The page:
Few people think about a living will when they think about their basic rights, but Joe Lehman does.

Joe is an individual ADEC serves at one of its 21 locations in Elkhart and St. Joseph counties. When Tobi Weirich, the director of protective services and guardianship at ADEC, was having group discussions at each of ADEC’s five day service locations, Joe surprised her with his answer.

“You don’t hear the clients say that very often,” Tobi says. “And I would say most of them don’t know they do have that right. That was very cool that he said that.”

ADEC President and CEO Donna Belusar asked Tobi to create a booklet of rights personalized to ADEC, so Tobi went directly to the source.

“I wanted to really know what was most important to them [the individuals ADEC serves],” she says. “I decided to go to the day programs to have group discussions on ‘what are the most important rights’ to them. And to make sure they even knew what their rights were.”

Tobi spent time at each of ADEC’s day services to make a unique booklet that accurately represented the rights that individuals at ADEC value most.

“In the process of making this book, when I did the group discussions and found out that a lot of them didn’t understand what their rights were, that made this booklet even more important: to provide them a different way to understand what their rights are,” Tobi says. “It’s a reminder, it’s a way to understand it [individual rights], and it’s in a different format — it has pictures and words, people can read it to them, they can read it, they can write notes, they can draw, they can do whatever in it to help them understand what their rights are. It’s a daily reminder for them.”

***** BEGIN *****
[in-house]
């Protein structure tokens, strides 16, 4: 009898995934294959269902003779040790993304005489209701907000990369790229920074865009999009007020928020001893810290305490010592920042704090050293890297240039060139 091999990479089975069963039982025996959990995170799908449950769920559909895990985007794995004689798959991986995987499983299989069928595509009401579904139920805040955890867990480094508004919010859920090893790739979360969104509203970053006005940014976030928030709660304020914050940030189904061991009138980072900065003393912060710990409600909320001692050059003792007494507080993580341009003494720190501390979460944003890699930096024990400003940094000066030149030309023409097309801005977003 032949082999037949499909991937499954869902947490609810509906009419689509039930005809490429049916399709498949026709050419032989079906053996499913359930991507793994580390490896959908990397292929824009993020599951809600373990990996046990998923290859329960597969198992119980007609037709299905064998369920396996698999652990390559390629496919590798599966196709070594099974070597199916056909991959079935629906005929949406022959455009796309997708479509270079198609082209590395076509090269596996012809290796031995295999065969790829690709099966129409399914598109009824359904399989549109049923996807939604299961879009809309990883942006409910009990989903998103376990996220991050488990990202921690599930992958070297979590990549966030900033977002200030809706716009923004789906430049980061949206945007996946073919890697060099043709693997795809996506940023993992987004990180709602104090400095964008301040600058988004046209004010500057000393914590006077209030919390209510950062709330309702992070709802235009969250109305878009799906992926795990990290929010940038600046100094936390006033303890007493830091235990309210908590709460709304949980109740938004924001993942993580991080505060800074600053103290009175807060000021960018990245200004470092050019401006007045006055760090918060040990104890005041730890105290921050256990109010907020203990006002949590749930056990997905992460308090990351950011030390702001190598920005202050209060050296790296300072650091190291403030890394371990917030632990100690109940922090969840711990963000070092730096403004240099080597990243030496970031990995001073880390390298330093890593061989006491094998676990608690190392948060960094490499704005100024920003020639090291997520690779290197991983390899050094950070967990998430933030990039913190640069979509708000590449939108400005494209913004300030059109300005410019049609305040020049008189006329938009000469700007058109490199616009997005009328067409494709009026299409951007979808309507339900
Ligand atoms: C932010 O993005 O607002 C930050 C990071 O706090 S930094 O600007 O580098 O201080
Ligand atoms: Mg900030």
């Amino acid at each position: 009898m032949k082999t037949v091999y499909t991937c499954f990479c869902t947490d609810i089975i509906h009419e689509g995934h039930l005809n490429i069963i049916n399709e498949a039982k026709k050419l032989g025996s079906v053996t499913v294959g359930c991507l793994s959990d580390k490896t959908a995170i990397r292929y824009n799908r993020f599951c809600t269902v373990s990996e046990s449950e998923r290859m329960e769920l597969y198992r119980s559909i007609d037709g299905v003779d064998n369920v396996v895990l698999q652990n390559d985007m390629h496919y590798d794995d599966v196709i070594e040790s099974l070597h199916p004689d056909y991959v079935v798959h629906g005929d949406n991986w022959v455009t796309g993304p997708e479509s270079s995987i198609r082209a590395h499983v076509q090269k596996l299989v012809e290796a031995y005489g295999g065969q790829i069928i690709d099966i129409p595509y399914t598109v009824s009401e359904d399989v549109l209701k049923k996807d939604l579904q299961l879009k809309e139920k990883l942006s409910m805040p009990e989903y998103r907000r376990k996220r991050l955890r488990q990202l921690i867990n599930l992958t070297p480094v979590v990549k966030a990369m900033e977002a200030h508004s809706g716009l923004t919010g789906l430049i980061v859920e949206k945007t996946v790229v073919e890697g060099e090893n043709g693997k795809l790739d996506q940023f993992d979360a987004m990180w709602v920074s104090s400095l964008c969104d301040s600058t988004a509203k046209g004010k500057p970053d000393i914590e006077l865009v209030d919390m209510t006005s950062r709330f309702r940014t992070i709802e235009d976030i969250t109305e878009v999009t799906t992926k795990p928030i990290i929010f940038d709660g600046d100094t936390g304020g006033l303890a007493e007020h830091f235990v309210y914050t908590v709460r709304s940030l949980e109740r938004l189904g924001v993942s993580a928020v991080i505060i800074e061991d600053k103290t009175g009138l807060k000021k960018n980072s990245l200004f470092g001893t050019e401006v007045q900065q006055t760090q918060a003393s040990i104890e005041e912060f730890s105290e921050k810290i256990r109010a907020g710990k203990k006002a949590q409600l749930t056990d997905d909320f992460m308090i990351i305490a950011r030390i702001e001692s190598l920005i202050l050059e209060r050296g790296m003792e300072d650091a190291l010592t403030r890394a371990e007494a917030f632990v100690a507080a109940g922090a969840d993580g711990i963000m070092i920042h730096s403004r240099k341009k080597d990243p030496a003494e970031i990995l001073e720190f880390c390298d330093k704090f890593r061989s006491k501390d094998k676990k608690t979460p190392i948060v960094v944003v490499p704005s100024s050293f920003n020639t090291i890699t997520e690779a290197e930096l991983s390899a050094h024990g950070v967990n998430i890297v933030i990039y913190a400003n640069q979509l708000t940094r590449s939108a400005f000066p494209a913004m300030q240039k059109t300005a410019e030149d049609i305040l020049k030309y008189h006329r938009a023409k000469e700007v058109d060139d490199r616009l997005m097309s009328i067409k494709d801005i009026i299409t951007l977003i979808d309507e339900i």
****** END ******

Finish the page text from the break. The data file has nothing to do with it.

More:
Tobi found that many of the rights that individuals at ADEC thought were most important to them were ones that were already being reinforced by programs ADEC offered.

For Joe, having a living will is only one of the rights he says is most important to him.

“We should have the right to, especially, to vote,” he says. “[We have a right] to have freedom of speech, [and] to know what is going on in the community.”

Through March, ADEC has partnered with the office of the Elkhart County Clerk to bring in a speaker to the day service locations in Elkhart County to discuss voter rights and voter registration with the individuals ADEC serves.

Tobi notes that, while self-advocacy is important, the ability to advocate for one another is also critical.

“That’s such an important part of this [booklet] too,” she says. “Because not only are we [ADEC] advocates and they are advocates for themselves, but they advocate for each other — that’s really important.”

For someone like Missy Mast, an individual ADEC serves as well as the barista at ADEC’s Gaining Grounds location in Goshen, being a voice for others is something she takes to heart.

“We are just as equal as anyone else,” says Missy Mast. “And I believe in advocating for those that are like me.”

Kevin Seymore, an individual ADEC serves, says that the right that’s most important to him is freedom.

“Freedom [to me] means to serve the community, to help the people that need help,” Kevin says. “If they’re [community members] not doing the right thing in the community, like if they’re struggling and trying to fight.”

A sense of civic duty runs deep at ADEC. Many individuals at ADEC enjoy spending time volunteering in the community. Some ADEC clients pick up and deliver food to Faith Mission each week. Some distribute food to needy students at local elementary schools. And some socialize with the cats at Here Kitty Kitty Rescue and help clean.

It’s clear that having the opportunity for choice and possibility in their lives is vitally important to the individuals we serve at ADEC.

“We have the right of freedom,” Joe says. “We have the right to dream.”